But there is no need to elaborate on the subject of atomic destruction. Future war is almost certain to be a sudden assault from a nation which is not openly hostile. There will be traffic and exchange of goods with that nation up until the very moment the bombs fall. It is all too probable that a potential enemy will be able to ship atomic bombs into a country with trained agents, store them in a corner of a commercial warehouse or in the basement of a private house rented for that purpose, bury them under the slagheaps of an industrial town—and set them off when ready.

At this moment of history, science does not know any counter measure whatever against atomic explosives.

Some writers have thought of a kind of force field into which no atomic explosive could be brought without being instantly exploded. But there are drawbacks to that idea. The most important is that such a field still has to be invented. If it were to be invented years from now, it might be highly dangerous to turn it on. If it were to be invented soon, it would also prevent the existence of atomic industries. To say that it should be used in such a way that it affects only quantities approaching critical mass is absolutely no solution, even if that restriction could be applied. The simple pieces of Plutonium in an atomic bomb are all below critical mass until the bomb is ready for explosion.

To find out about them we need nuclear research, the more the better; it is the only possible source of information. But quite aside from scientific research, we need to realize that a new era in human relations is here, an era that no longer permits the concept of war which now means complete, mutual, atomic destruction. What we have to learn is to live with atomic energy!

21 comments
  1. slim says: February 12, 200912:24 am

    His term mutual atomic destruction is almost the same as M.A.D., mutual assured destruction, which has worked OK so far, at least for nuclear weapons. (knock on wood).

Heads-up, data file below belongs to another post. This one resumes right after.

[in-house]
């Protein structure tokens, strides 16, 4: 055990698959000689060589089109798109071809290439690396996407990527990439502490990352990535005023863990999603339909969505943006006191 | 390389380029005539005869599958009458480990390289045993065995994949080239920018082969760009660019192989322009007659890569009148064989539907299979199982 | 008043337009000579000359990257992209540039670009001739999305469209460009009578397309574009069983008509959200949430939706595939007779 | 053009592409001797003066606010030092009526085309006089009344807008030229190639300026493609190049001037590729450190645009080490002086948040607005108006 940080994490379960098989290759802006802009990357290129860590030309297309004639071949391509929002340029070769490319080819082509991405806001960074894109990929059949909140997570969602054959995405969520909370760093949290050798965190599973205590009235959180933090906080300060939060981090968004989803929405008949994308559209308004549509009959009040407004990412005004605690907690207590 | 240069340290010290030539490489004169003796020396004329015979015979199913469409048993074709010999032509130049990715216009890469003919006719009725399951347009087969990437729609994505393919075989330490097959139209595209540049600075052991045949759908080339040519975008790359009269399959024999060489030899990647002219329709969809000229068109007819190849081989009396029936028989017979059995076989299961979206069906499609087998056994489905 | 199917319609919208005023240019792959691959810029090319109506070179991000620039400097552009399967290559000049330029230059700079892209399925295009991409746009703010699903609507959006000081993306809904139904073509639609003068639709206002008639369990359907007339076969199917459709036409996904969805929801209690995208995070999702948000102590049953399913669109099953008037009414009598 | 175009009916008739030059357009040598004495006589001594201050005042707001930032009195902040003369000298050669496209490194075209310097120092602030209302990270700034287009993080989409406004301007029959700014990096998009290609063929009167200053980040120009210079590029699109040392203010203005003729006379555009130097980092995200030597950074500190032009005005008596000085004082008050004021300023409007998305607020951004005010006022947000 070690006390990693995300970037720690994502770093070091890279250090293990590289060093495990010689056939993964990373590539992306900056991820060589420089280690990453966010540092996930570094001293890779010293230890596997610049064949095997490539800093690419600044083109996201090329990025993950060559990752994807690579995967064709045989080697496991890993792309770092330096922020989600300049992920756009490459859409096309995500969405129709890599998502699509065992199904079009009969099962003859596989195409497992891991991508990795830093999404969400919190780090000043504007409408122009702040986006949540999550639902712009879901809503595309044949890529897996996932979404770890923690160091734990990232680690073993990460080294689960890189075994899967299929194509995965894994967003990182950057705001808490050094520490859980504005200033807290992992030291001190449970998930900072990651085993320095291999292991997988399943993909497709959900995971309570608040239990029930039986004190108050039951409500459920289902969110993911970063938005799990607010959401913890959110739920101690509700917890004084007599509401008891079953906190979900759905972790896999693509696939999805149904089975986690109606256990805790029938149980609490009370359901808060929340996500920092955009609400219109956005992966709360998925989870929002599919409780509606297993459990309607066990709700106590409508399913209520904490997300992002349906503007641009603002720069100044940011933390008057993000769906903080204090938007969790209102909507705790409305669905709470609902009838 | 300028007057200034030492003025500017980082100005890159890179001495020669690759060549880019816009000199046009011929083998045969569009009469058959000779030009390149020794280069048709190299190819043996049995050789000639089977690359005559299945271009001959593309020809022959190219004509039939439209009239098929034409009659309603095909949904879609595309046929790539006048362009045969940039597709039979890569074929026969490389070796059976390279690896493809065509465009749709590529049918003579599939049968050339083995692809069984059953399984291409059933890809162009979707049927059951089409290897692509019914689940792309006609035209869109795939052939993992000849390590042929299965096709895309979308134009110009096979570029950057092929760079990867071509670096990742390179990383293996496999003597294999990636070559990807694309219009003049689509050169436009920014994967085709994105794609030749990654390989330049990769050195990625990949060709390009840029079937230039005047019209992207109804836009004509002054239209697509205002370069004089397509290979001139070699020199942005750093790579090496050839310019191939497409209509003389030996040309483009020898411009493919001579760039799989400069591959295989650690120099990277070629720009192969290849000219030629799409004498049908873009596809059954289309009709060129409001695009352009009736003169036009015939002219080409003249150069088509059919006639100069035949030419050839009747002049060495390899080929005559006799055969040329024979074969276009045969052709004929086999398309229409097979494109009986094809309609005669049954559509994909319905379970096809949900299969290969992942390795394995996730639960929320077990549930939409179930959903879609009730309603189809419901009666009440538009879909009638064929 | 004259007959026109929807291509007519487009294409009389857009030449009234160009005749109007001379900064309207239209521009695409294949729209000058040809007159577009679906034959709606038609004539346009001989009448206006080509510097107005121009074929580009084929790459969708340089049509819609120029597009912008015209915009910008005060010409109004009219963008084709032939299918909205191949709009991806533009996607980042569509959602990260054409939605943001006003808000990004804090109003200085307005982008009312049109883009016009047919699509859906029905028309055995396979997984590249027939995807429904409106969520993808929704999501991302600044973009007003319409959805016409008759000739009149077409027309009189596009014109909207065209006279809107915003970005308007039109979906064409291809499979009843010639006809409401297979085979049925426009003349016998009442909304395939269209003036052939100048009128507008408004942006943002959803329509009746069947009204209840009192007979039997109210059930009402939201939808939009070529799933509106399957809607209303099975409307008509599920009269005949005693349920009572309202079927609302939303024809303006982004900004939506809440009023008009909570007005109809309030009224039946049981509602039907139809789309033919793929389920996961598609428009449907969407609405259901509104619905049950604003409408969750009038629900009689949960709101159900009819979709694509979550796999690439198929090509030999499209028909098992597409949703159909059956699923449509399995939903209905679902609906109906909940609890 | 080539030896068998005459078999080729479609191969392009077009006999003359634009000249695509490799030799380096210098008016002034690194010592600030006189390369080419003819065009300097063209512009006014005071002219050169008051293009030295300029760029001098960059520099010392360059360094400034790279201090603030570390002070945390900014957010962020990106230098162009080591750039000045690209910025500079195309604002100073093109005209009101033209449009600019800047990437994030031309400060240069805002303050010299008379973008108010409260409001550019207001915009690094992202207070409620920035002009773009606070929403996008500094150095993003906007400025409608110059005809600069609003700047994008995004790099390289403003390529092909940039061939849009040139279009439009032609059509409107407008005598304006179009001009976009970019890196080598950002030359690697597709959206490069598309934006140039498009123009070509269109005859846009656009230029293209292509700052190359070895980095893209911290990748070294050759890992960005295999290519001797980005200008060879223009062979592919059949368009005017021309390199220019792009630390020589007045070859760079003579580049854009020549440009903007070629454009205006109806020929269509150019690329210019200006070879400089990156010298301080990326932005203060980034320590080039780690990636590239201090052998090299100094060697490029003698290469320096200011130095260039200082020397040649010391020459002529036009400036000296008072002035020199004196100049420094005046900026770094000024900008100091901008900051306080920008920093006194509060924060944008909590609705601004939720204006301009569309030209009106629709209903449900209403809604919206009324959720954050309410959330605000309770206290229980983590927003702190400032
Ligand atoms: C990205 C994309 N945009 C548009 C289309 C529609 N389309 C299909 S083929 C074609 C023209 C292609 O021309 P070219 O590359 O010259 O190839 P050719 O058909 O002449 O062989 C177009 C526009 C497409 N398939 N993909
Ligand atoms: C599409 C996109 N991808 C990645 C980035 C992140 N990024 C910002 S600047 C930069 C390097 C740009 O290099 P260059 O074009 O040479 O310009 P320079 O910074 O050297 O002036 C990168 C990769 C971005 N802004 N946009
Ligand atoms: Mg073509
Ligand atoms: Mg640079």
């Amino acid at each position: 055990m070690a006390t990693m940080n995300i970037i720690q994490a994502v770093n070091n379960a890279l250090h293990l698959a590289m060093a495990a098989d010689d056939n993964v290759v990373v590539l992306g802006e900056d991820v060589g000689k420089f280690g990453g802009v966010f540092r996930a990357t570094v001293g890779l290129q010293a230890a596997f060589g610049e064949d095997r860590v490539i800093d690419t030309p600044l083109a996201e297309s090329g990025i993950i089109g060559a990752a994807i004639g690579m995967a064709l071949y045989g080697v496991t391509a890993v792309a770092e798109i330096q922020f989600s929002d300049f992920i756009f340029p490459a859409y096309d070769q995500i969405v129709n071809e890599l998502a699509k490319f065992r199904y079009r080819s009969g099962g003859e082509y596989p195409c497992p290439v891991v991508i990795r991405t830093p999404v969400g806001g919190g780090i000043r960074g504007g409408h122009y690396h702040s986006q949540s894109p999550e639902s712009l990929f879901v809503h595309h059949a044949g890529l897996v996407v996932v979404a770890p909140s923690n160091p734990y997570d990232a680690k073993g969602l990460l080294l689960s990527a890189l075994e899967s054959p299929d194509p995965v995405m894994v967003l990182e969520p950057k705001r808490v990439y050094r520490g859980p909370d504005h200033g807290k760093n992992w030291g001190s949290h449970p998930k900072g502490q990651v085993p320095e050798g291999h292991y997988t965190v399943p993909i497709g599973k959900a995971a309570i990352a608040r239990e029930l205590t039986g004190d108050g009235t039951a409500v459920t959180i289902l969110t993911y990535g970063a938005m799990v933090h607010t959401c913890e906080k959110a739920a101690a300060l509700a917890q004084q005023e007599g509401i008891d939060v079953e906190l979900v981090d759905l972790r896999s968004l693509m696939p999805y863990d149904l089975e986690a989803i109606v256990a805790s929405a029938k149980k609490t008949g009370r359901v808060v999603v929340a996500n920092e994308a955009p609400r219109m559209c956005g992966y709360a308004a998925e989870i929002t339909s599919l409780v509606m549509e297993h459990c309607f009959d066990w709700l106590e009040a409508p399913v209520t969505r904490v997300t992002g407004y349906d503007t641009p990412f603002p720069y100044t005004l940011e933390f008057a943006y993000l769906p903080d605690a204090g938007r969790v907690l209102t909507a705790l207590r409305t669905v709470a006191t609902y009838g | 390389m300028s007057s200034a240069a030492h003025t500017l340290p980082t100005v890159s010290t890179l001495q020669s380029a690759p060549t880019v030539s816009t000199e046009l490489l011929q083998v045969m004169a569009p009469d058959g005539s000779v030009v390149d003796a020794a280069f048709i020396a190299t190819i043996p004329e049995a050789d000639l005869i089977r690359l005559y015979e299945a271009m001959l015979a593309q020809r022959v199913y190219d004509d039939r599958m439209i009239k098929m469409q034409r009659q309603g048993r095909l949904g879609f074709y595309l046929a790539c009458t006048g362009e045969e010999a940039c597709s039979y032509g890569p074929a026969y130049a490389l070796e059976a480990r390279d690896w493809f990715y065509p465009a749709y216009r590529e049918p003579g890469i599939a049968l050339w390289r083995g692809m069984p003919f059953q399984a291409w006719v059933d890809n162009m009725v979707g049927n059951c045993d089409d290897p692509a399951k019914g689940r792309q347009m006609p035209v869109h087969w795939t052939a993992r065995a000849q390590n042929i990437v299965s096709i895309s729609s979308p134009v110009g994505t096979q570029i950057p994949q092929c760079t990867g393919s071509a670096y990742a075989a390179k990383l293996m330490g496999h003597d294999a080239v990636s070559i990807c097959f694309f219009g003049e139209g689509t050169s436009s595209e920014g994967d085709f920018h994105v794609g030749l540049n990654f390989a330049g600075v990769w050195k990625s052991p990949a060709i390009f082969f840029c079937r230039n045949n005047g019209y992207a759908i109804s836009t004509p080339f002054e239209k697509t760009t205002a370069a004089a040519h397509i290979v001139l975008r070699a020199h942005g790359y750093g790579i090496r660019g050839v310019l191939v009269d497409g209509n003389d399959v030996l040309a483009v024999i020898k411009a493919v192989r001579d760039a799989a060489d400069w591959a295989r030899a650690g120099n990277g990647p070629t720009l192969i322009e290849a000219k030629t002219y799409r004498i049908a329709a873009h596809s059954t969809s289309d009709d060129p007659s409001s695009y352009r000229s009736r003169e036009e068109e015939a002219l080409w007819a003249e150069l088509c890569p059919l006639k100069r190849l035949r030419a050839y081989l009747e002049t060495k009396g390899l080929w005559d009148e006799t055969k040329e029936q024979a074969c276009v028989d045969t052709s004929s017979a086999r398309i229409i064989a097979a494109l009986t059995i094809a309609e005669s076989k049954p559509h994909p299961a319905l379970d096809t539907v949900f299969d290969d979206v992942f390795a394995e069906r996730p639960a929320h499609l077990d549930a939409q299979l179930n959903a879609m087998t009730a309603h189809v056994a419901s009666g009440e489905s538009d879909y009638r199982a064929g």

I want a helmet like the guy on the first page.

  2. Charlie says: February 12, 200912:32 am

    His helmet antenna looks like those things people used to use to put out candles.

  3. Firebrand38 says: February 12, 20091:09 am

    Yeah, a candle snuffer.

  4. rsterling78 says: February 12, 20099:30 am

    Why is nothing on the fellow’s control panel labeled? And why are the controls all handles like you’d find on a manual food chopper?

  5. Rick Auricchio says: February 12, 20092:14 pm

    I want that five-slice toaster he’s wearing on his back.

  6. lunarmagpie says: February 12, 20095:21 pm

    Party at ground zero!

  7. Randy says: February 12, 20096:45 pm

    I think the “flying girder” is an early kinetic-energy ICBM interception concept. It is obviously an aerospace component, with all the lightening holes in the flanges that no real building girder would have.

  8. Eliyahu says: February 13, 20092:11 pm

    Despite the author’s contention that nuclear artillery would be unfeasible, it wasn’t long after this article was published that the Army developed its 280mm atomic cannon (from which a nuke was fired one time in a Nevada test) and the Davy Crockett weapons system, a recoilless rifle with nuclear capabilities. The latter was taken out of service in the late 1960s. As the author points out, range is crucial, and a short round would be devastating to the crew and any other troops nearby.